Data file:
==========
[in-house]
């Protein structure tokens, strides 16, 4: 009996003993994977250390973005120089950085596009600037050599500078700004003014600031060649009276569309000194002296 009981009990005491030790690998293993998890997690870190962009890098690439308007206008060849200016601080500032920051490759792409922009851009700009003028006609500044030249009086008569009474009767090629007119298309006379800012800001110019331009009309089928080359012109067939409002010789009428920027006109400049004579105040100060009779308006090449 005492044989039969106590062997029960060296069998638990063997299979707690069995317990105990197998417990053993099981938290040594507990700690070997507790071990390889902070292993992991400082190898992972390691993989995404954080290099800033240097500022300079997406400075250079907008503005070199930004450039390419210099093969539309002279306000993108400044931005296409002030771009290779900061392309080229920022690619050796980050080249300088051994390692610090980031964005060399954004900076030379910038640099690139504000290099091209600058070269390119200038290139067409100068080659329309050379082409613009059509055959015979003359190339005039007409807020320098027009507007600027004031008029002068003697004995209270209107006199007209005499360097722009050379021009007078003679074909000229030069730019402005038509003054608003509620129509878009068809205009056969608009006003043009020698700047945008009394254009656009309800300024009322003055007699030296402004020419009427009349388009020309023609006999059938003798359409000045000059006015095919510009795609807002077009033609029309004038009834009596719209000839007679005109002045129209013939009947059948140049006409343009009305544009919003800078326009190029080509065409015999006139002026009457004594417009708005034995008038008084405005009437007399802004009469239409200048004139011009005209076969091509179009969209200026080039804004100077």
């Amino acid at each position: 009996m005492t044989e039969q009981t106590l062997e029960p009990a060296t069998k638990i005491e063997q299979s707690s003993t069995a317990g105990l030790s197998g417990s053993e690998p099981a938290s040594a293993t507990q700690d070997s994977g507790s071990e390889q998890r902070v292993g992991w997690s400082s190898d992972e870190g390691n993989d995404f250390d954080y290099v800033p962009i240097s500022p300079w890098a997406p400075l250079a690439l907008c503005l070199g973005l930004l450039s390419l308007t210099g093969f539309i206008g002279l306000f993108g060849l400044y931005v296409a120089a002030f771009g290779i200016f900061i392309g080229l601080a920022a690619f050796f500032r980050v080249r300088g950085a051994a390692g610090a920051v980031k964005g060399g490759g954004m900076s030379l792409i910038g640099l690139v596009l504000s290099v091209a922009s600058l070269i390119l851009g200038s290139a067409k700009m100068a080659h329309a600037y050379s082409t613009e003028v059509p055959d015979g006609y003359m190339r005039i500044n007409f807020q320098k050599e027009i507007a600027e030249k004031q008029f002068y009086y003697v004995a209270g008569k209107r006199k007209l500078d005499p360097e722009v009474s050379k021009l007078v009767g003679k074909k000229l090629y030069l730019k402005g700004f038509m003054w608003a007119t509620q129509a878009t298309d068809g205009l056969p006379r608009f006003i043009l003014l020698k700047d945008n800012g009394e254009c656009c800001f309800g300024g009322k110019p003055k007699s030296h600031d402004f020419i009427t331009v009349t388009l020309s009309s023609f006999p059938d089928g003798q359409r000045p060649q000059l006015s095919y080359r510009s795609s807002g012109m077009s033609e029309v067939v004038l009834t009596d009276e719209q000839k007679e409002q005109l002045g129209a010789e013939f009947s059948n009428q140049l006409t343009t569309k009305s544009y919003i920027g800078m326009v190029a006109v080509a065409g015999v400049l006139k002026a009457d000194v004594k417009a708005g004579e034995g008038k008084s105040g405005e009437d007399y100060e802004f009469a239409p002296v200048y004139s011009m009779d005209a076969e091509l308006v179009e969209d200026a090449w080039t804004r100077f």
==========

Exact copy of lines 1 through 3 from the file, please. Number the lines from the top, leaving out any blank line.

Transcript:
[in-house]
């Protein structure tokens, strides 16, 4: 009996003993994977250390973005120089950085596009600037050599500078700004003014600031060649009276569309000194002296 009981009990005491030790690998293993998890997690870190962009890098690439308007206008060849200016601080500032920051490759792409922009851009700009003028006609500044030249009086008569009474009767090629007119298309006379800012800001110019331009009309089928080359012109067939409002010789009428920027006109400049004579105040100060009779308006090449 005492044989039969106590062997029960060296069998638990063997299979707690069995317990105990197998417990053993099981938290040594507990700690070997507790071990390889902070292993992991400082190898992972390691993989995404954080290099800033240097500022300079997406400075250079907008503005070199930004450039390419210099093969539309002279306000993108400044931005296409002030771009290779900061392309080229920022690619050796980050080249300088051994390692610090980031964005060399954004900076030379910038640099690139504000290099091209600058070269390119200038290139067409100068080659329309050379082409613009059509055959015979003359190339005039007409807020320098027009507007600027004031008029002068003697004995209270209107006199007209005499360097722009050379021009007078003679074909000229030069730019402005038509003054608003509620129509878009068809205009056969608009006003043009020698700047945008009394254009656009309800300024009322003055007699030296402004020419009427009349388009020309023609006999059938003798359409000045000059006015095919510009795609807002077009033609029309004038009834009596719209000839007679005109002045129209013939009947059948140049006409343009009305544009919003800078326009190029080509065409015999006139002026009457004594417009708005034995008038008084405005009437007399802004009469239409200048004139011009005209076969091509179009969209200026080039804004100077």
């Amino acid at each position: 009996m005492t044989e039969q009981t106590l062997e029960p009990a060296t069998k638990i005491e063997q299979s707690s003993t069995a317990g105990l030790s197998g417990s053993e690998p099981a938290s040594a293993t507990q700690d070997s994977g507790s071990e390889q998890r902070v292993g992991w997690s400082s190898d992972e870190g390691n993989d995404f250390d954080y290099v800033p962009i240097s500022p300079w890098a997406p400075l250079a690439l907008c503005l070199g973005l930004l450039s390419l308007t210099g093969f539309i206008g002279l306000f993108g060849l400044y931005v296409a120089a002030f771009g290779i200016f900061i392309g080229l601080a920022a690619f050796f500032r980050v080249r300088g950085a051994a390692g610090a920051v980031k964005g060399g490759g954004m900076s030379l792409i910038g640099l690139v596009l504000s290099v091209a922009s600058l070269i390119l851009g200038s290139a067409k700009m100068a080659h329309a600037y050379s082409t613009e003028v059509p055959d015979g006609y003359m190339r005039i500044n007409f807020q320098k050599e027009i507007a600027e030249k004031q008029f002068y009086y003697v004995a209270g008569k209107r006199k007209l500078d005499p360097e722009v009474s050379k021009l007078v009767g003679k074909k000229l090629y030069l730019k402005g700004f038509m003054w608003a007119t509620q129509a878009t298309d068809g205009l056969p006379r608009f006003i043009l003014l020698k700047d945008n800012g009394e254009c656009c800001f309800g300024g009322k110019p003055k007699s030296h600031d402004f020419i009427t331009v009349t388009l020309s009309s023609f006999p059938d089928g003798q359409r000045p060649q000059l006015s095919y080359r510009s795609s807002g012109m077009s033609e029309v067939v004038l009834t009596d009276e719209q000839k007679e409002q005109l002045g129209a010789e013939f009947s059948n009428q140049l006409t343009t569309k009305s544009y919003i920027g800078m326009v190029a006109v080509a065409g015999v400049l006139k002026a009457d000194v004594k417009a708005g004579e034995g008038k008084s105040g405005e009437d007399y100060e802004f009469a239409p002296v200048y004139s011009m009779d005209a076969e091509l308006v179009e969209d200026a090449w080039t804004r100077f």